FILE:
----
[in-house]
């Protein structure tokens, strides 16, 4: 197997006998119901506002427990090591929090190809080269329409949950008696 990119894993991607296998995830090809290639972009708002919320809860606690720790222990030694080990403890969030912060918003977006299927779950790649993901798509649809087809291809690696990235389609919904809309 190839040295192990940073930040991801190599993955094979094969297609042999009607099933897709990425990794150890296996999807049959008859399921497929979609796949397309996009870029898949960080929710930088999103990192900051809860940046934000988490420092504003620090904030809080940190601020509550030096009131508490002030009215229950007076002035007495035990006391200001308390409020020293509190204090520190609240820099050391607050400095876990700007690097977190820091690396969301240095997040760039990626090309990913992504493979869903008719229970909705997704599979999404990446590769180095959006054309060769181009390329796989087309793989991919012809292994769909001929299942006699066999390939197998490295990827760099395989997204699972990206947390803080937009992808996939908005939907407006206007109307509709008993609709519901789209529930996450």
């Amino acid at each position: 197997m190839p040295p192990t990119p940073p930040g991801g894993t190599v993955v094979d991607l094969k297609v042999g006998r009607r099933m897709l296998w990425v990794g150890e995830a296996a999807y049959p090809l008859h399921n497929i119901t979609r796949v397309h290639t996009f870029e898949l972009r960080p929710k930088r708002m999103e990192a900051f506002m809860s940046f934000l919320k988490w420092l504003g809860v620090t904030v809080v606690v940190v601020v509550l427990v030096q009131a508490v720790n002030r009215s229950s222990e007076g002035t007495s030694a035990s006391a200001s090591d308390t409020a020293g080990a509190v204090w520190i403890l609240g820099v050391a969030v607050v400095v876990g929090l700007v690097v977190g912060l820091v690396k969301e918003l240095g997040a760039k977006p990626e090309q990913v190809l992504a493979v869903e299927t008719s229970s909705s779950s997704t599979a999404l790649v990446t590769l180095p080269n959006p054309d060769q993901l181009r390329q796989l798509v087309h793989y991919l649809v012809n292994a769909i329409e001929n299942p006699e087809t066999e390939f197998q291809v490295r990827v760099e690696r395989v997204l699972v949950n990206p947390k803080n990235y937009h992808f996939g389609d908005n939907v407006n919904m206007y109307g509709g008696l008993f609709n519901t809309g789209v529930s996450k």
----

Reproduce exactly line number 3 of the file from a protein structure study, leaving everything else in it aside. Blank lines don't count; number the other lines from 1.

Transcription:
């Amino acid at each position: 197997m190839p040295p192990t990119p940073p930040g991801g894993t190599v993955v094979d991607l094969k297609v042999g006998r009607r099933m897709l296998w990425v990794g150890e995830a296996a999807y049959p090809l008859h399921n497929i119901t979609r796949v397309h290639t996009f870029e898949l972009r960080p929710k930088r708002m999103e990192a900051f506002m809860s940046f934000l919320k988490w420092l504003g809860v620090t904030v809080v606690v940190v601020v509550l427990v030096q009131a508490v720790n002030r009215s229950s222990e007076g002035t007495s030694a035990s006391a200001s090591d308390t409020a020293g080990a509190v204090w520190i403890l609240g820099v050391a969030v607050v400095v876990g929090l700007v690097v977190g912060l820091v690396k969301e918003l240095g997040a760039k977006p990626e090309q990913v190809l992504a493979v869903e299927t008719s229970s909705s779950s997704t599979a999404l790649v990446t590769l180095p080269n959006p054309d060769q993901l181009r390329q796989l798509v087309h793989y991919l649809v012809n292994a769909i329409e001929n299942p006699e087809t066999e390939f197998q291809v490295r990827v760099e690696r395989v997204l699972v949950n990206p947390k803080n990235y937009h992808f996939g389609d908005n939907v407006n919904m206007y109307g509709g008696l008993f609709n519901t809309g789209v529930s996450k």